Stephen Gorbos plans to compose a new string quartet for the Chicago-based Spektral Quartet. The piece will feature the quartet, one of HCL’s current sponsored artists, and electronic sounds recorded around the city of Chicago. In his recent works for instruments and electronics, Stephen often draws harmonic and rhythmic connections between recorded environmental sounds and the live players. The environmental sounds are often from specific locations, which invariably influence the musical and artistic objectives in the piece. Stephen also likes to include recorded samples of the live performers in the electronic part, as a way to bridge the expressive gap in live performance between the human performers and the electronic sounds.
Having never met the members of Spektral Quartet in person, Stephen will be using his time at HCL to interact with them in their native city and in the HCL space: he plans to workshop some ideas with them, and observe them playing in general (his residency is timed to coincide with their end-of-season performance at HCL). Stephen will be recording samples of these HCL sessions for possible use in the piece. He also plans to make field recordings around various public spaces in the city of Chicago, which he hopes to use as additional electronic material. The resulting piece will be an eight-to-ten minute work, possibly featuring electronic playback. Overall, Stephen hopes to write a piece for the quartet that is inextricably linked to their musical technique as an ensemble, and that speaks to their unique relationship with the city of Chicago. Stephen plans to compose the piece over the summer and fall of 2012; the quartet plans on premiering the piece in Chicago during the spring of 2013, with the prospect of additional performances on the east coast in Washington, New York City, and New Haven.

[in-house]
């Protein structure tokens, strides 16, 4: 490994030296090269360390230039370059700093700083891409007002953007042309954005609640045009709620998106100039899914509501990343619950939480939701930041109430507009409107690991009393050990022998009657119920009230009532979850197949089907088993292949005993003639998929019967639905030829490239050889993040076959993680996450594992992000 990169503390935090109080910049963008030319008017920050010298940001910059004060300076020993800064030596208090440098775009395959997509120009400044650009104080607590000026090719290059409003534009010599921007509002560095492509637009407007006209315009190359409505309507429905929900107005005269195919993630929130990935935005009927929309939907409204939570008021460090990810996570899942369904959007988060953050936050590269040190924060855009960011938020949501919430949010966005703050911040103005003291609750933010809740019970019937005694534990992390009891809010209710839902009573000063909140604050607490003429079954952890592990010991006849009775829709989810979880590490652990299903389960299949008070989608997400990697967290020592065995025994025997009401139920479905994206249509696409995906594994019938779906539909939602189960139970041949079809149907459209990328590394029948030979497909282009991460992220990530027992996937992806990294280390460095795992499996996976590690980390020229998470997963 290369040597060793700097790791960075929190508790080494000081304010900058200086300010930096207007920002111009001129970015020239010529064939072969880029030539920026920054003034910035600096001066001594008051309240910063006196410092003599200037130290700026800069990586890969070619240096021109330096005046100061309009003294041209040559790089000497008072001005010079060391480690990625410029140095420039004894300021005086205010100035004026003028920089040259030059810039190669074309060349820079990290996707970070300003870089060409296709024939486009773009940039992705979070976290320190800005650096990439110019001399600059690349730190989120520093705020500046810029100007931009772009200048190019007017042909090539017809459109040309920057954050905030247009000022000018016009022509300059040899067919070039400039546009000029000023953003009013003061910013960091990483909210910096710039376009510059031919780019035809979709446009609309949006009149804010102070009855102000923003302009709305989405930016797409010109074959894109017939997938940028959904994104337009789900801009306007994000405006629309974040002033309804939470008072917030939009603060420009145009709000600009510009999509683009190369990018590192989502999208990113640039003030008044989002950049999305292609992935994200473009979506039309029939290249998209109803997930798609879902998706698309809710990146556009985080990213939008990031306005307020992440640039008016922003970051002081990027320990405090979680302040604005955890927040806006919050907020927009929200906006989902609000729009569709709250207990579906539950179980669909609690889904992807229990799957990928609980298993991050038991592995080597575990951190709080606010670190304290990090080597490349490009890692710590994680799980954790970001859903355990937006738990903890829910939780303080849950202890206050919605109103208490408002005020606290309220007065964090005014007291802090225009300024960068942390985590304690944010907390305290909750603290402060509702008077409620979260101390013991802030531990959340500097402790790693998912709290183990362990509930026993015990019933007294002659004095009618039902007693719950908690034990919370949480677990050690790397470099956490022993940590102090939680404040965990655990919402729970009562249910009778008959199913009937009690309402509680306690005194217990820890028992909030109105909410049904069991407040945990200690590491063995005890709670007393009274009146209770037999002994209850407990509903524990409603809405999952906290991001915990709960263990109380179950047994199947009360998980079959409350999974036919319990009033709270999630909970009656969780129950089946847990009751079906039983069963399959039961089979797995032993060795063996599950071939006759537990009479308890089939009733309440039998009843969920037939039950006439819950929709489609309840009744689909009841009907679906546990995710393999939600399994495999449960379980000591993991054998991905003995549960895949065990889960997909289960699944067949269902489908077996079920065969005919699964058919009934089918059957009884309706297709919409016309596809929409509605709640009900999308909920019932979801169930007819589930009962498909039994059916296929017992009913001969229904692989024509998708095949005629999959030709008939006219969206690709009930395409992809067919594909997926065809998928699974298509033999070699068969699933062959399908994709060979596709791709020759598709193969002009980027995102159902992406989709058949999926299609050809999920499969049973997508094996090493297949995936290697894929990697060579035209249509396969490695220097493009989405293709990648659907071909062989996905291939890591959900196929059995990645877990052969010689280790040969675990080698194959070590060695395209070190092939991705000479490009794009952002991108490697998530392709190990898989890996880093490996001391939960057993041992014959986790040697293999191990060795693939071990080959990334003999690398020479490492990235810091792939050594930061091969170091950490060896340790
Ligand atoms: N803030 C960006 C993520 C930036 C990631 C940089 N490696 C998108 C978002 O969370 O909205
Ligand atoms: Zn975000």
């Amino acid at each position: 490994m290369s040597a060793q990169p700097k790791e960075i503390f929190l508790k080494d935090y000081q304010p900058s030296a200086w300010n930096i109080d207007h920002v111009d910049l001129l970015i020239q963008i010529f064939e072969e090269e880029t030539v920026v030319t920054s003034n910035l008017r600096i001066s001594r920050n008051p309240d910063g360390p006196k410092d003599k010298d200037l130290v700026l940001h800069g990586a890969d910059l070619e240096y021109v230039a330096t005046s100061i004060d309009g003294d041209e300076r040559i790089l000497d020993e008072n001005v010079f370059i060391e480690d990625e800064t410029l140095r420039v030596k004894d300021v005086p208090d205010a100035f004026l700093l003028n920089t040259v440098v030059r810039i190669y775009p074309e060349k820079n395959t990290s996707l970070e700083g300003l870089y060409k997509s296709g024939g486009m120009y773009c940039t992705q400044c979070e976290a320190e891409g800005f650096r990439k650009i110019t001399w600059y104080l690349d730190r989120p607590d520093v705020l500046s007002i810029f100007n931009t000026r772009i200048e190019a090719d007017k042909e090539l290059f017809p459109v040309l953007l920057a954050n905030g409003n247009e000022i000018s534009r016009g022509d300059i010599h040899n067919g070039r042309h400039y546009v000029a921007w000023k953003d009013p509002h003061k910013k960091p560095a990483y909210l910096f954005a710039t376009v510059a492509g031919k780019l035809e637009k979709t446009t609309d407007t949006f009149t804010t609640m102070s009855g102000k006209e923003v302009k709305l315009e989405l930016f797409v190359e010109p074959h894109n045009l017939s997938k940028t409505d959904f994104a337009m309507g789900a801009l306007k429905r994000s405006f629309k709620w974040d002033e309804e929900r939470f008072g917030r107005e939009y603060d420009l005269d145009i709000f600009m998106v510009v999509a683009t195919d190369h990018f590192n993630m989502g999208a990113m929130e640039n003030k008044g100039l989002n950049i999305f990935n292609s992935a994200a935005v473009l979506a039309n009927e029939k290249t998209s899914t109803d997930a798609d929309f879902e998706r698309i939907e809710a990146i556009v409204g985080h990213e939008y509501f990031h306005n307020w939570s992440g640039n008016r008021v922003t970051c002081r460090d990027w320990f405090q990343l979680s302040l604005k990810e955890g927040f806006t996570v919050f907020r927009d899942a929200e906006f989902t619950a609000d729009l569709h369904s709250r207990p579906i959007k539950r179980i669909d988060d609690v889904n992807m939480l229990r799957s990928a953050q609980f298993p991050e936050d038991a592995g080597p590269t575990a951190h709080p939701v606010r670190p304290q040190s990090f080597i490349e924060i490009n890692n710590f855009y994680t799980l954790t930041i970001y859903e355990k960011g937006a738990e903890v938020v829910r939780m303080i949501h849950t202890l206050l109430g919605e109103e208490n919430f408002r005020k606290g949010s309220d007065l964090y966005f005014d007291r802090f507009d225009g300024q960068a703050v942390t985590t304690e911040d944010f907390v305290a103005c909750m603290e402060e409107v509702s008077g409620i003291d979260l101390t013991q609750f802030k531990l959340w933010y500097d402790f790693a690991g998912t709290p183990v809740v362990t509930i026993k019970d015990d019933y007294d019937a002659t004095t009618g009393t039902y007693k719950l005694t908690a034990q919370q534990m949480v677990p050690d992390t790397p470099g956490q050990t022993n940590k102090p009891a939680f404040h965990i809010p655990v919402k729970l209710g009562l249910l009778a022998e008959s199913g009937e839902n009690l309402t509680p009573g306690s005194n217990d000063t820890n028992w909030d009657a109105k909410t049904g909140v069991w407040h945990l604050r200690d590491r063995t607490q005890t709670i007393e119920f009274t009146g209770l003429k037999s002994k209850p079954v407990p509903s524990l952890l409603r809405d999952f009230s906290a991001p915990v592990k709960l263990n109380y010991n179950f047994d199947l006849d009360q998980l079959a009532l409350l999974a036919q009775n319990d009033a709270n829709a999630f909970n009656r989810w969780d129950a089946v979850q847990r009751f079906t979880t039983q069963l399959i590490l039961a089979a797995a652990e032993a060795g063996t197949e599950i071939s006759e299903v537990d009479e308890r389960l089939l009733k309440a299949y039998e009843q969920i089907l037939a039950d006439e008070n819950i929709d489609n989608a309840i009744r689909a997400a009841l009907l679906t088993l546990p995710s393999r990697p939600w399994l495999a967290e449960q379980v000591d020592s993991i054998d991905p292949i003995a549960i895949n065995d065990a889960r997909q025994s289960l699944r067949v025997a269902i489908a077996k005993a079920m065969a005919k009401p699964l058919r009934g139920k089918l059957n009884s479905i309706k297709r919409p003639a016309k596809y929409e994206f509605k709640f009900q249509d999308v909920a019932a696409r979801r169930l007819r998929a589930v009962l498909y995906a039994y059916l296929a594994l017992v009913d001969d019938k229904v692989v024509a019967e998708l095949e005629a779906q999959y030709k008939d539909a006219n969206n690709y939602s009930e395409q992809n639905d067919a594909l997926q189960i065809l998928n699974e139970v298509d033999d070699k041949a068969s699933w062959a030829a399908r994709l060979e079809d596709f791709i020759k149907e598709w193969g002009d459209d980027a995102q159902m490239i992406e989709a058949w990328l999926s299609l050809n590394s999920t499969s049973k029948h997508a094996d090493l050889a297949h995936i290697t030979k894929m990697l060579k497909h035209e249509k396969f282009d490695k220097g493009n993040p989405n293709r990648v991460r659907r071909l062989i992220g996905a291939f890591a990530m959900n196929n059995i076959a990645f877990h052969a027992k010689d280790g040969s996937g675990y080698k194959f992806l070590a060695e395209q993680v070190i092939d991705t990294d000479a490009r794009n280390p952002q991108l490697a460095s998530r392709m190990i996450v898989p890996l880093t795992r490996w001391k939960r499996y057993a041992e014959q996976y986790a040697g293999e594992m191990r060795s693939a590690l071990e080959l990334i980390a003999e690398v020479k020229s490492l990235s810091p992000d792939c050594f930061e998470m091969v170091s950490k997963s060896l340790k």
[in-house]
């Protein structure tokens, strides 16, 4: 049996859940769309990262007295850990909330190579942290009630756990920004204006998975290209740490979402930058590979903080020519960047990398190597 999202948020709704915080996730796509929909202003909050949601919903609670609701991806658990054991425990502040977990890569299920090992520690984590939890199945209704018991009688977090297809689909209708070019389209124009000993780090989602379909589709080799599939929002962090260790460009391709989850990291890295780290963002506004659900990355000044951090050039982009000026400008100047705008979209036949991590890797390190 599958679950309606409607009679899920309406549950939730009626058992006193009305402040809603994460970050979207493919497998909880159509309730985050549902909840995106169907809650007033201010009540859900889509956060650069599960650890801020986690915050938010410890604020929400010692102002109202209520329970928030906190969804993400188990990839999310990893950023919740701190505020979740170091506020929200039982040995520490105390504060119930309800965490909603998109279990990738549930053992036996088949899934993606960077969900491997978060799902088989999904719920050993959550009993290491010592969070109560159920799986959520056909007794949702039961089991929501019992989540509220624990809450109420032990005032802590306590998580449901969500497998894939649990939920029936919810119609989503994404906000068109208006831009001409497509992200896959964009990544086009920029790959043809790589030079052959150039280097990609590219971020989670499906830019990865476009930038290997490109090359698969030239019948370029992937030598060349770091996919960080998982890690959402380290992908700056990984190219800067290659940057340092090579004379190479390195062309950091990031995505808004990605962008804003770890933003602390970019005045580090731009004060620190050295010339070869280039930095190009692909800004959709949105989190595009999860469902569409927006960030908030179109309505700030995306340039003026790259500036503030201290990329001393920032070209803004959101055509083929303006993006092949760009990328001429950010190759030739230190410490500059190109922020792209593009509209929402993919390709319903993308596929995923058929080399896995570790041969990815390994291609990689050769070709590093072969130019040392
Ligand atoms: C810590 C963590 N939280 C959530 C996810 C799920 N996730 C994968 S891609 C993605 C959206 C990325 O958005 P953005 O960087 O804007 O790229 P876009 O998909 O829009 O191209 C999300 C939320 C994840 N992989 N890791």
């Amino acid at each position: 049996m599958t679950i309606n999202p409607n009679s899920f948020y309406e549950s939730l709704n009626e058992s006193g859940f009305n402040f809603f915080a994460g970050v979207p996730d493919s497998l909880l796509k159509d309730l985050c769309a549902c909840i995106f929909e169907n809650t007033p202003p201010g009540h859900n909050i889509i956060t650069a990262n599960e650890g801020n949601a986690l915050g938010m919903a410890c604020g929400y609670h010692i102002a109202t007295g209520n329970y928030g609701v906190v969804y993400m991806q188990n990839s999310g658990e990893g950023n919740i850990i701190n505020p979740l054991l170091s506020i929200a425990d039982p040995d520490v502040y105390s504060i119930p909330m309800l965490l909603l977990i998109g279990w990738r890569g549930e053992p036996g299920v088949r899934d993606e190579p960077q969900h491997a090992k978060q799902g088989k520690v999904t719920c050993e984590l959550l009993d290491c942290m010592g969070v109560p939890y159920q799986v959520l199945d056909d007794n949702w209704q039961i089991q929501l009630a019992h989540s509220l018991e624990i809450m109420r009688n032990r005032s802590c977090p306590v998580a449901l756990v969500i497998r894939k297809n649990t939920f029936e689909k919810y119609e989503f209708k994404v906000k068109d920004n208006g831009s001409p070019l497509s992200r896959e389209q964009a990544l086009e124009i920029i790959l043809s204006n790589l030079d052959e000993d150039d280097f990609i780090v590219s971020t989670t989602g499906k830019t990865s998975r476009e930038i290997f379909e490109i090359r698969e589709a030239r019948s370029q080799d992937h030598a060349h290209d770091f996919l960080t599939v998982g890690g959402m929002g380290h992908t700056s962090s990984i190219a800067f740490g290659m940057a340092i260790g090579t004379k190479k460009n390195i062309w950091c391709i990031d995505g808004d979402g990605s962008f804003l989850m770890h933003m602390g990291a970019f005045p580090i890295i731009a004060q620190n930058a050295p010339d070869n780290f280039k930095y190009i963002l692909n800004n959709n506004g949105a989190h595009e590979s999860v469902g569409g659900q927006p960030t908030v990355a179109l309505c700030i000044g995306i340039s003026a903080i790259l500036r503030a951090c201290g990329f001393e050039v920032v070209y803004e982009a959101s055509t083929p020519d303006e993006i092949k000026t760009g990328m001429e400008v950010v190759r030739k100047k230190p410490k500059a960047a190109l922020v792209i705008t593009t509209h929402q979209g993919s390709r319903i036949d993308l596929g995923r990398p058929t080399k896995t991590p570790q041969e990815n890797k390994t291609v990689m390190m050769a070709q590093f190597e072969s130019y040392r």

The music of Stephen Gorbos synthesizes vocabularies from several different traditions he has studied and performed: western classical music, jazz, Balinese and Javanese gamelan, and a variety of American popular musics. While the surface of Stephen’s music can range between something quite abstract through something more traditional (oftentimes in the same piece), most of the musical materials he is drawn to have some sort of tangible connection to both the music of the past (ranging from yesterday’s brand new pop music to the medieval music of Machaut and Ockeghem), and to specific sonic environments. Stephen is most interested in writing music that draws on the unique talents of specific performers; depending on the context of the project, these pieces can be for strictly acoustic instruments, electronic media, or a mixture of both.
Recent projects have included: a commission from the University of Houston Moores School of Music for Push, a piece for 12 percussionists (this piece was recorded and released on the album Everywhere Entangled, on Albany Records); Highway Music, for viola and electronics, commissioned by the Strathmore Music Center in Bethesda, MD for violist Wendy Richman; and Tudo Bem? Tudo Bom? for flute, bassoon, and piano, composed for the Chiaroscuro Trio (premiered in January 2012 in Columbia, SC). Other artist-in-residence programs Stephen been associated with include the Aaron Copland House, in Peekskill, NY. He was a composition fellow at the Tanglewood Music Center and the Aspen Music Festival, and his music has garnered awards from ASCAP, Meet the Composer, and the American Composers Forum. Since completing his education (BFA Carnegie Mellon, MM Yale School of Music, and DMA Cornell University), Stephen has been living and working in the Washington, DC area. In addition to composing music and producing concert events, he works as an Assistant Professor of Music in the Benjamin T Rome School of Music at The Catholic University of America.
With its debut performance hailed as one of the Top 5 classical performances of 2010 by TimeOut Chicago (Mia Clarke), the Spektral Quartet has emerged as an ensemble of adroit musicality and innovative programming. Just as committed to performing in non-traditional venues as concert halls, the foursome endeavor to perform the likes of Beethoven and Haydn equally alongside Adés and Glass. Deviating from the hierarchies of the past, the terms “first-” and “second violin” are interchangeable for the quartet with concert soloist Pederzoli leading the group in repertoire up through the Romantic era, then swapping chairs with new music specialist Wulliman for contemporary scores and those on which the ink may still be wet.